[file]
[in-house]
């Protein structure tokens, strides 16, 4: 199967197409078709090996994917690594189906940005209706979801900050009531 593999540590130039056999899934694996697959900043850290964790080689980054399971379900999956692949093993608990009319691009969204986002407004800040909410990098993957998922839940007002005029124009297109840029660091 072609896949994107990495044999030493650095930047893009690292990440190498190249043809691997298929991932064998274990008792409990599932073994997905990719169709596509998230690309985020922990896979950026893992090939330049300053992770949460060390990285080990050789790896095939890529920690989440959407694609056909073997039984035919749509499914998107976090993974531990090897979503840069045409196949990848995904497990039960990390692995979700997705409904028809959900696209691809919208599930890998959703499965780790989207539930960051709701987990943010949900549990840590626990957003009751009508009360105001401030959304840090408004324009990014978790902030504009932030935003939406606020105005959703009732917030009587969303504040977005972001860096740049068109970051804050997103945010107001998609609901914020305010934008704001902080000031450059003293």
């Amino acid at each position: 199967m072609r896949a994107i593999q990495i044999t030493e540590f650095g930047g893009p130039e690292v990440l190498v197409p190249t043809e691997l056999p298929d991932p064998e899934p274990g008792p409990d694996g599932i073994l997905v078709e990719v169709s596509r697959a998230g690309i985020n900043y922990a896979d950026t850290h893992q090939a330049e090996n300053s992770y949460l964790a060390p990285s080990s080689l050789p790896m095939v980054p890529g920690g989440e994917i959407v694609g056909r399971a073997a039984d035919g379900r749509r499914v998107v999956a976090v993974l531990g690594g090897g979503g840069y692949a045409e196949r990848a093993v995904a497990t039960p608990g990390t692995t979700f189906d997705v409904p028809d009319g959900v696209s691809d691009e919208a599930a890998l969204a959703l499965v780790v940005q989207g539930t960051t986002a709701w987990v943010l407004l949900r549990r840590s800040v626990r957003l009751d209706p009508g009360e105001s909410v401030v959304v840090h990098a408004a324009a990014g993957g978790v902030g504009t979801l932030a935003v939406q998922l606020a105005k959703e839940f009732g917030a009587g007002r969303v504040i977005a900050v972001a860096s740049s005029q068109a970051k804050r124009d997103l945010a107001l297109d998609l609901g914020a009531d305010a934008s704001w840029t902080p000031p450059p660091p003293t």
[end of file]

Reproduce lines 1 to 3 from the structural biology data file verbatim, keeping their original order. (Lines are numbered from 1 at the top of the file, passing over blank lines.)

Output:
[in-house]
């Protein structure tokens, strides 16, 4: 199967197409078709090996994917690594189906940005209706979801900050009531 593999540590130039056999899934694996697959900043850290964790080689980054399971379900999956692949093993608990009319691009969204986002407004800040909410990098993957998922839940007002005029124009297109840029660091 072609896949994107990495044999030493650095930047893009690292990440190498190249043809691997298929991932064998274990008792409990599932073994997905990719169709596509998230690309985020922990896979950026893992090939330049300053992770949460060390990285080990050789790896095939890529920690989440959407694609056909073997039984035919749509499914998107976090993974531990090897979503840069045409196949990848995904497990039960990390692995979700997705409904028809959900696209691809919208599930890998959703499965780790989207539930960051709701987990943010949900549990840590626990957003009751009508009360105001401030959304840090408004324009990014978790902030504009932030935003939406606020105005959703009732917030009587969303504040977005972001860096740049068109970051804050997103945010107001998609609901914020305010934008704001902080000031450059003293």
């Amino acid at each position: 199967m072609r896949a994107i593999q990495i044999t030493e540590f650095g930047g893009p130039e690292v990440l190498v197409p190249t043809e691997l056999p298929d991932p064998e899934p274990g008792p409990d694996g599932i073994l997905v078709e990719v169709s596509r697959a998230g690309i985020n900043y922990a896979d950026t850290h893992q090939a330049e090996n300053s992770y949460l964790a060390p990285s080990s080689l050789p790896m095939v980054p890529g920690g989440e994917i959407v694609g056909r399971a073997a039984d035919g379900r749509r499914v998107v999956a976090v993974l531990g690594g090897g979503g840069y692949a045409e196949r990848a093993v995904a497990t039960p608990g990390t692995t979700f189906d997705v409904p028809d009319g959900v696209s691809d691009e919208a599930a890998l969204a959703l499965v780790v940005q989207g539930t960051t986002a709701w987990v943010l407004l949900r549990r840590s800040v626990r957003l009751d209706p009508g009360e105001s909410v401030v959304v840090h990098a408004a324009a990014g993957g978790v902030g504009t979801l932030a935003v939406q998922l606020a105005k959703e839940f009732g917030a009587g007002r969303v504040i977005a900050v972001a860096s740049s005029q068109a970051k804050r124009d997103l945010a107001l297109d998609l609901g914020a009531d305010a934008s704001w840029t902080p000031p450059p660091p003293t």